Congratulations to Tina and John Helzer of Charlotte who were featured in the May 30 Seven Days for the imminent opening of their “gastropub” (sometime in mid to late June) in Shelburne. It will be called Peg & Ters. Having worked at various wine shops and bars in New York City, John will develop the wine list “with an eye toward natural winemaking and small, family-run wineries.” The food will also lean toward locavore with chef Cory Perkins having trained in Boston and at Twin Farms in Barnard, Vermont. Cocktails will be concocted by barman Jesse Luberoff who worked at Leunigs, the Mule Bar and Great Northern before heading to Shelburne.
Congratulations to Kathryn Blume of Charlotte who was also mentioned in the May 30 Seven Days in Ken Picard’s column. Kathryn spoke to a group of BFA-St. Albans students calling themselves the “Students for Social Change.” Kathryn is a writer, environmental activist, solo performer and co-founder of the “Lysistrata Project,” a worldwide theatrical presentation focusing on ways to bring about peace.
Congratulations to Courtney McDermott of Charlotte whose poem appeared in the Burlington Free Press Young Writers Project on June 1. The challenge for this issue was simply “general writing.” Courtney wrote a poem called “A winter poem for spring,” in which she depicts a person who she feels has “something wrong with her internal heating system.” The person “whines about freezing when it’s 60 degrees.” Yet, she won’t change herself. You will have to read the poem to find out how she feels about winter.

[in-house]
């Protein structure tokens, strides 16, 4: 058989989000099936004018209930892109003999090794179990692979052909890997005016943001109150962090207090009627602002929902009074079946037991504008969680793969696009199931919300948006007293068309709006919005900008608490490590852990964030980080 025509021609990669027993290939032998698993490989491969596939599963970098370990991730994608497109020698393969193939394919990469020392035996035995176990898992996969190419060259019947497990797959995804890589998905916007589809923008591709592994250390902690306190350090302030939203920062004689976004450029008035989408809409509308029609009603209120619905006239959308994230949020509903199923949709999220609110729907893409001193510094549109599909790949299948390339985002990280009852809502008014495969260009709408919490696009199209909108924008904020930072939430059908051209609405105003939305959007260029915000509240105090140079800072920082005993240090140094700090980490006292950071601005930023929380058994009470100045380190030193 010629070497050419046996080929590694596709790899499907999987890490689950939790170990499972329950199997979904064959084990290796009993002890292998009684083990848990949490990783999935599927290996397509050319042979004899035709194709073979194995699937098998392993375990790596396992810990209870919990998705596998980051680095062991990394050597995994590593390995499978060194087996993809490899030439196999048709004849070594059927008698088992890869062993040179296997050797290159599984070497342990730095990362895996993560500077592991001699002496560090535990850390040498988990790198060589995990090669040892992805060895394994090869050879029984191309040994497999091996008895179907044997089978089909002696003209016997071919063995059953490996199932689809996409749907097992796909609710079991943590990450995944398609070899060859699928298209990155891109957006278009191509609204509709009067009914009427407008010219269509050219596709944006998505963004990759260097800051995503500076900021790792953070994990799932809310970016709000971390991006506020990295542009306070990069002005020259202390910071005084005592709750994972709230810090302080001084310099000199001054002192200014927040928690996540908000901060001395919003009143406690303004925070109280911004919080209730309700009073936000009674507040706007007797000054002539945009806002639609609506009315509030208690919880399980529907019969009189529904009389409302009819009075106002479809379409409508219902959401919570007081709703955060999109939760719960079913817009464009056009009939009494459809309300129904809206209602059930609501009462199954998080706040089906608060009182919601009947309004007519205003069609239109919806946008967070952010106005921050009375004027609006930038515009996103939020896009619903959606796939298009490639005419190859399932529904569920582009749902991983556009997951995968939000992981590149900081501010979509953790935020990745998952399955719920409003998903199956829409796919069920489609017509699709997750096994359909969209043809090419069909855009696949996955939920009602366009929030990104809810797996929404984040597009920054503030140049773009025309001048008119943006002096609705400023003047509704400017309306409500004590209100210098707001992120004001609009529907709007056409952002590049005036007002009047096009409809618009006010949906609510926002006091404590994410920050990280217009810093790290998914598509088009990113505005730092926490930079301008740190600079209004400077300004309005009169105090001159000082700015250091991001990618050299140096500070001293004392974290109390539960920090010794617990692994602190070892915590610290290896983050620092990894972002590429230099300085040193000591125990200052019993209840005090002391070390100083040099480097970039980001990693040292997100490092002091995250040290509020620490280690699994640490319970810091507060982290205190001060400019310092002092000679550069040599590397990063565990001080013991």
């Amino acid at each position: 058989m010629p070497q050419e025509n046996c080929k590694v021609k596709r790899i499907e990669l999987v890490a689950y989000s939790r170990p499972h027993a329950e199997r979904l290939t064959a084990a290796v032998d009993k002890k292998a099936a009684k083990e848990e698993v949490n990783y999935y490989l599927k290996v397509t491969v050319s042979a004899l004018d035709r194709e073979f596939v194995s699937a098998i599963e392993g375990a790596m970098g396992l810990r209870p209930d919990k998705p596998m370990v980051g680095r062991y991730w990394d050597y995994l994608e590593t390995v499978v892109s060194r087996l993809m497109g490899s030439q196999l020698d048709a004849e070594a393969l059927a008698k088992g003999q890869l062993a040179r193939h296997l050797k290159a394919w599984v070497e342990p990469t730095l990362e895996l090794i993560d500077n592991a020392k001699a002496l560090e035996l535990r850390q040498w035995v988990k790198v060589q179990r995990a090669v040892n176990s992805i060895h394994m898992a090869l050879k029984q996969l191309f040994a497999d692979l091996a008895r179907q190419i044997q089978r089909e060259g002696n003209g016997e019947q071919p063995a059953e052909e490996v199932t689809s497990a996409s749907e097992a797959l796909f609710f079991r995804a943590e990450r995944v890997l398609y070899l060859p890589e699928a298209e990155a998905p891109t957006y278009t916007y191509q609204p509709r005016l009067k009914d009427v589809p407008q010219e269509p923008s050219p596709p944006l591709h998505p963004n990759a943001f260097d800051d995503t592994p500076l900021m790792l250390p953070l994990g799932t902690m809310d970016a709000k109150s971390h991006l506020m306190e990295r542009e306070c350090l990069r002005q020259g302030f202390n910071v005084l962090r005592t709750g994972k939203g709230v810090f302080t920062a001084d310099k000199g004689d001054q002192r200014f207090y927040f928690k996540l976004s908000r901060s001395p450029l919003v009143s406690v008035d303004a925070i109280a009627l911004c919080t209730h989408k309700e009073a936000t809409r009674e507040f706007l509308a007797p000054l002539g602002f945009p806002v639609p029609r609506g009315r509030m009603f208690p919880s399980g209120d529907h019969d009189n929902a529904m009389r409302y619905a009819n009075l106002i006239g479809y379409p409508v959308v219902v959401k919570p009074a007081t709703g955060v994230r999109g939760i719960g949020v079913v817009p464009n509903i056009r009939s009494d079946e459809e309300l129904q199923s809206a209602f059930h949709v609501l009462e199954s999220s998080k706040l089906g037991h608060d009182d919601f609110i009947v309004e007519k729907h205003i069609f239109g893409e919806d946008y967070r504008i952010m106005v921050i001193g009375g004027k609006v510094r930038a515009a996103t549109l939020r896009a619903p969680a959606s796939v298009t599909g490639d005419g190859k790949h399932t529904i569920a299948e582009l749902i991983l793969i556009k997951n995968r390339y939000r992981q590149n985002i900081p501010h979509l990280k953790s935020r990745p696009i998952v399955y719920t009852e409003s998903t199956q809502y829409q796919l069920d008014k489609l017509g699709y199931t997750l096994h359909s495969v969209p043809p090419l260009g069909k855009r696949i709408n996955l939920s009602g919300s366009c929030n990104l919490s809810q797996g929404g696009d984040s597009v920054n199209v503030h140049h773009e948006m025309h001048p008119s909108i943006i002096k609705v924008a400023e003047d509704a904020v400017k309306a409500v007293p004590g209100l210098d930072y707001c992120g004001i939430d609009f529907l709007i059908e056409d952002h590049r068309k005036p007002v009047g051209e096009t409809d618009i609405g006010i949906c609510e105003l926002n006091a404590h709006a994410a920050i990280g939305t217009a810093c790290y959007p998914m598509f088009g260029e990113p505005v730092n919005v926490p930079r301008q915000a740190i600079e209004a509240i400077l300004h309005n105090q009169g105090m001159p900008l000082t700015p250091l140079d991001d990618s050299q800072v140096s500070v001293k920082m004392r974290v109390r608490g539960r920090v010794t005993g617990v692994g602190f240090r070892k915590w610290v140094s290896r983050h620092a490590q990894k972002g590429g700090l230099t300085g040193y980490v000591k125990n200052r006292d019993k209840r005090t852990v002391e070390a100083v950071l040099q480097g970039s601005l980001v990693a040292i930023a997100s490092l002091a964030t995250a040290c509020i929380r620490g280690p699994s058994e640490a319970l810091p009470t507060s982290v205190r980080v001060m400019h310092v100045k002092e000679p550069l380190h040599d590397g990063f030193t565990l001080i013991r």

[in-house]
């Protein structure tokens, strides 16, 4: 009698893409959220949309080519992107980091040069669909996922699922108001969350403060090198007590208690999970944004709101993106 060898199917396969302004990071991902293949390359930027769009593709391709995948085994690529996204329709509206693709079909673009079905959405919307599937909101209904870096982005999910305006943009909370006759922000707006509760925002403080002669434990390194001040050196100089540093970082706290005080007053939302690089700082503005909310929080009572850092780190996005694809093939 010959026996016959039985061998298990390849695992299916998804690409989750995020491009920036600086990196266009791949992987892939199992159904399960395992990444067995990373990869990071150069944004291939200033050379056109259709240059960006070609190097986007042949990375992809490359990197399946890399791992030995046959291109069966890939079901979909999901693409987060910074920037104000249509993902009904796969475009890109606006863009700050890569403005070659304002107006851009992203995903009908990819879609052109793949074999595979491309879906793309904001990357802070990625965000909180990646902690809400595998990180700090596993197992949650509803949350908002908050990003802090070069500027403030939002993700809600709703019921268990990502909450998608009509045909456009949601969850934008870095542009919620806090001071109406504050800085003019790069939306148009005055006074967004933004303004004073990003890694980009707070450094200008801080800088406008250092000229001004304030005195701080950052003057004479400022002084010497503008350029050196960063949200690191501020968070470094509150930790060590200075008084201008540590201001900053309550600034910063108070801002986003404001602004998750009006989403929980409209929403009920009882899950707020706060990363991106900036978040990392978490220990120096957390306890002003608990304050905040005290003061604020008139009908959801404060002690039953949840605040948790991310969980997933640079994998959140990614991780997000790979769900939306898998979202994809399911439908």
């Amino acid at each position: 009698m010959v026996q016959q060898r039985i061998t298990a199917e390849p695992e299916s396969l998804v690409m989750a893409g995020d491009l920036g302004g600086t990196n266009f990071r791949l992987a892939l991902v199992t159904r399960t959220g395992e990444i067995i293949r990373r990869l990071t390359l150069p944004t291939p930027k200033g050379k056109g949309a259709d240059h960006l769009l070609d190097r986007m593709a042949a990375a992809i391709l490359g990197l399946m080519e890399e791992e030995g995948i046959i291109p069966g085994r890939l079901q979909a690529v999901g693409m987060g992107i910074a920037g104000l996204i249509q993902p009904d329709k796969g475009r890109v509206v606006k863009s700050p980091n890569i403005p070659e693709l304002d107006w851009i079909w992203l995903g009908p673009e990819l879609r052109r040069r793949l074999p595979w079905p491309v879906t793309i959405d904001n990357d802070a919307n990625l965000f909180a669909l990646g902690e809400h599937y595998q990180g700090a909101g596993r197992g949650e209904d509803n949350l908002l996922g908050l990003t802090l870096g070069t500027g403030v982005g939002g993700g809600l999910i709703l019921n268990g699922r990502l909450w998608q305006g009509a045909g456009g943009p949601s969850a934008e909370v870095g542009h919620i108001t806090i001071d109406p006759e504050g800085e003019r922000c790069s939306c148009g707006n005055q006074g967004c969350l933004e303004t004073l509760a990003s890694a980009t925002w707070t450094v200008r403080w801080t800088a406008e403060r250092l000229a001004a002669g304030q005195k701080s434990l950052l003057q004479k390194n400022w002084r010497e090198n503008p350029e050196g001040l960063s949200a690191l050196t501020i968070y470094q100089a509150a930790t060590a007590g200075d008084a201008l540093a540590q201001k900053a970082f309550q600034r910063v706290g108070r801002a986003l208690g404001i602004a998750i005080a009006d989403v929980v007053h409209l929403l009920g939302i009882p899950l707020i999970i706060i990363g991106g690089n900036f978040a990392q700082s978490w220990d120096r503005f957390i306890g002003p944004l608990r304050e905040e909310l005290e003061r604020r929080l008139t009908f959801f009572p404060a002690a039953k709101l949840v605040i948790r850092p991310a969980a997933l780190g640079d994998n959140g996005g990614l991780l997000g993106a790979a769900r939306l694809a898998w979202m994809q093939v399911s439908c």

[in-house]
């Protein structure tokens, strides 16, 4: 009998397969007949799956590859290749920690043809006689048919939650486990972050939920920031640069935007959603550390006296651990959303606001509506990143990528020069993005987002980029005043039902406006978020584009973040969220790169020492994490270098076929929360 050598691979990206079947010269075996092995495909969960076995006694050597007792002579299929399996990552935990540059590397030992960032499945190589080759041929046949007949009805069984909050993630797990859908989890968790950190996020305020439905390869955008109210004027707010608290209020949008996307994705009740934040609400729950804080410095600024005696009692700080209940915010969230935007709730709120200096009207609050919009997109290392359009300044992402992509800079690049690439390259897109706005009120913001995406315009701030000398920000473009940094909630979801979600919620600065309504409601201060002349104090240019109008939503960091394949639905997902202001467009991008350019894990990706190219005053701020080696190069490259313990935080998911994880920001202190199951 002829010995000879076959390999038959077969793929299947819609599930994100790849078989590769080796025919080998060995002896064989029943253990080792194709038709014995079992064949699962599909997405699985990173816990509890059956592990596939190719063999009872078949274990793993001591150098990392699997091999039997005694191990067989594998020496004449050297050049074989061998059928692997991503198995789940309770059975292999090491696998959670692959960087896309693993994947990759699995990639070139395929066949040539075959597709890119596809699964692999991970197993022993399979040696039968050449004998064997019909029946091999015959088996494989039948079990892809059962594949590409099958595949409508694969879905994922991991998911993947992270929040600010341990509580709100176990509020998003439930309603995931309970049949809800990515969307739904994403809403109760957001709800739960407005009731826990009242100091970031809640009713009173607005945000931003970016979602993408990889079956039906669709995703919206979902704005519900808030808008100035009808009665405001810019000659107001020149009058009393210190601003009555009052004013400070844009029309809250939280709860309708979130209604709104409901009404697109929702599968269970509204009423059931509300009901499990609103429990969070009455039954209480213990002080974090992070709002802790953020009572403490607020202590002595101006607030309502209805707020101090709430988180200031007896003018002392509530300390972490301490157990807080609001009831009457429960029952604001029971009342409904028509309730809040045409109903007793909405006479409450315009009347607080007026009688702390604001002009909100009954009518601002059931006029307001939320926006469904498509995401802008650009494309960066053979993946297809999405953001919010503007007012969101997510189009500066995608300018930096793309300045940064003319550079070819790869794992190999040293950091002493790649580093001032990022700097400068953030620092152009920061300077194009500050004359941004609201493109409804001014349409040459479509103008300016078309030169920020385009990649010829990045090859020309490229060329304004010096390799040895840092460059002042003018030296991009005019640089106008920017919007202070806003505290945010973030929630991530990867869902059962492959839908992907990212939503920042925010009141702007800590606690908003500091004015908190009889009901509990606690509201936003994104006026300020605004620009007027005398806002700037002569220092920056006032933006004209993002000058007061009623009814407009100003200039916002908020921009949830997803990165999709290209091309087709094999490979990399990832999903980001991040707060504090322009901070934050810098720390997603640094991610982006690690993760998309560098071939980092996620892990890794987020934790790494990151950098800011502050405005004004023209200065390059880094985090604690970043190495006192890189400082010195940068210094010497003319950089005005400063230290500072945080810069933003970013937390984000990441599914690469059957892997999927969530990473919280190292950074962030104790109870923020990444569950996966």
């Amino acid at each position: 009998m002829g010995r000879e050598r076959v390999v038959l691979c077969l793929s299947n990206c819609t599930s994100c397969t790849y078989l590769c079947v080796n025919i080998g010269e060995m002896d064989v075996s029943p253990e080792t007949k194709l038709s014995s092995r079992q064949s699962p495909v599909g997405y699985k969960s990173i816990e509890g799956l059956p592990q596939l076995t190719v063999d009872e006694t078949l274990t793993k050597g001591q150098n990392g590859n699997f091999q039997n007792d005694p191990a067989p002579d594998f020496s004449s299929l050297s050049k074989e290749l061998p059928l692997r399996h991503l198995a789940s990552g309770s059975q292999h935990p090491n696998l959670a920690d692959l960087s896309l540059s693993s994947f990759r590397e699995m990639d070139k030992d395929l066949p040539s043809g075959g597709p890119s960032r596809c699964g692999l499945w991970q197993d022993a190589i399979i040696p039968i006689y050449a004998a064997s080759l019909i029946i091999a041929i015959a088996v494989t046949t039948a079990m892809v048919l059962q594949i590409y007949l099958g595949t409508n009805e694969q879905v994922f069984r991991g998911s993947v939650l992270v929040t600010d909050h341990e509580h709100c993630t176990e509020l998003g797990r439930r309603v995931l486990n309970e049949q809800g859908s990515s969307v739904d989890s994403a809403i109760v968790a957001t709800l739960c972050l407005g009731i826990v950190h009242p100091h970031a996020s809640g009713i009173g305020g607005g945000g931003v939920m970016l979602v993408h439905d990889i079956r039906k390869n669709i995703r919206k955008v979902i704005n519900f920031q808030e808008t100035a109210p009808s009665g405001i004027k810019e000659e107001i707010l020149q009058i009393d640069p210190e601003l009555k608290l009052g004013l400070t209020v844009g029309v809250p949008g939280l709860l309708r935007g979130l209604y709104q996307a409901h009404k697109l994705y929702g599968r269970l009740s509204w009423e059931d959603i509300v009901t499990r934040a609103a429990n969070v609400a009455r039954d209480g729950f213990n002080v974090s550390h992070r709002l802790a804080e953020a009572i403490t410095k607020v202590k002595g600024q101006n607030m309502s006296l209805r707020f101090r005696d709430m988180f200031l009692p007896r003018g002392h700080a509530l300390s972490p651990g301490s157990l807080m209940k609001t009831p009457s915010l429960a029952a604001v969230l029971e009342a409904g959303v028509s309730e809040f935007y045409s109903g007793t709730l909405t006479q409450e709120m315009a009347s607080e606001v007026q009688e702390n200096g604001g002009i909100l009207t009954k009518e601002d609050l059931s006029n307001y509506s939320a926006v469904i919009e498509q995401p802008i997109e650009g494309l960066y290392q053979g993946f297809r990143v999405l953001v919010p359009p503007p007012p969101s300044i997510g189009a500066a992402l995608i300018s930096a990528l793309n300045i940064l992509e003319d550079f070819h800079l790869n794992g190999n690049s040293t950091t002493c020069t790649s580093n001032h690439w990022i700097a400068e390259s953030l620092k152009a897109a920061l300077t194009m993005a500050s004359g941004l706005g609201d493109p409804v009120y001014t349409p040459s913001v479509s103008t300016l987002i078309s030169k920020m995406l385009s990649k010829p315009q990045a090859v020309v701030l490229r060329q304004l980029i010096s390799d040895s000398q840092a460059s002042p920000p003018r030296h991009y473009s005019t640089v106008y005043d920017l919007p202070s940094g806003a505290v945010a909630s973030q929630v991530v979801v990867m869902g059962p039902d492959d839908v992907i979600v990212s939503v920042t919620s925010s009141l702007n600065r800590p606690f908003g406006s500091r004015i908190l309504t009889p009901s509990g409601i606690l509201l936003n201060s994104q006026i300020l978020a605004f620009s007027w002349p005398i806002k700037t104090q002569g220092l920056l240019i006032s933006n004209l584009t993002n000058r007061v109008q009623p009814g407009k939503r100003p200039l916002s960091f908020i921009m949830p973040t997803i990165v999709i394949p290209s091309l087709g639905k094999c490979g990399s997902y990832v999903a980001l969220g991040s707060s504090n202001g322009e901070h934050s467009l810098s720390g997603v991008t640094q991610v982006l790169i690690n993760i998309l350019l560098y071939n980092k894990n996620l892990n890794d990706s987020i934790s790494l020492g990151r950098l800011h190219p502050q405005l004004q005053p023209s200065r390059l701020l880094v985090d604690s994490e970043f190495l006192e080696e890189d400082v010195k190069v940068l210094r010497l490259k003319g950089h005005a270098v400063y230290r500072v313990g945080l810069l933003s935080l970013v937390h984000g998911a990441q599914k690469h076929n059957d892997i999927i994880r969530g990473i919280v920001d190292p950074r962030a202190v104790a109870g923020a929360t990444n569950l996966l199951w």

Congratulations to Samantha Blackmore of Charlotte who will be part of the Eastern National 4-H Horse Roundup in Louisville, Kentucky, this coming November. Samantha was selected as much for her public speaking ability as for her horsemanship. For the national event she will develop a 10- to15-minute horse-team demonstration. Samantha is a member of the Midnight Riders 4-H Club of Hinesburg.
Congratulations to Cobey Gatos and John Creech who are lead musicians in the Charlotte-based band, Greenbush. They were pictured in the June 2 Burlington Free Press playing in Leunigs as part of the annual Burlington Jazz Fest.
Charlotte shows high income, low growth
In his June 7 Free Press column, UVM economics professor Art Woolf says that, while Shelburne and Charlotte are two of the area’s wealthiest towns, they are also two of the slowest growing communities. This is particularly true for Charlotte, which has shown next to no growth in the last eight years (Shelburne has shown a slight increase.). Woolf says that Burlington, the “economic hub of the county and state,” has fewer residents today than it did in 2010, although Chittenden County’s population has increased by nearly two-thirds. Burlington legislators are hoping that construction of 300 new housing units downtown may help reverse that trend, according to Woolf.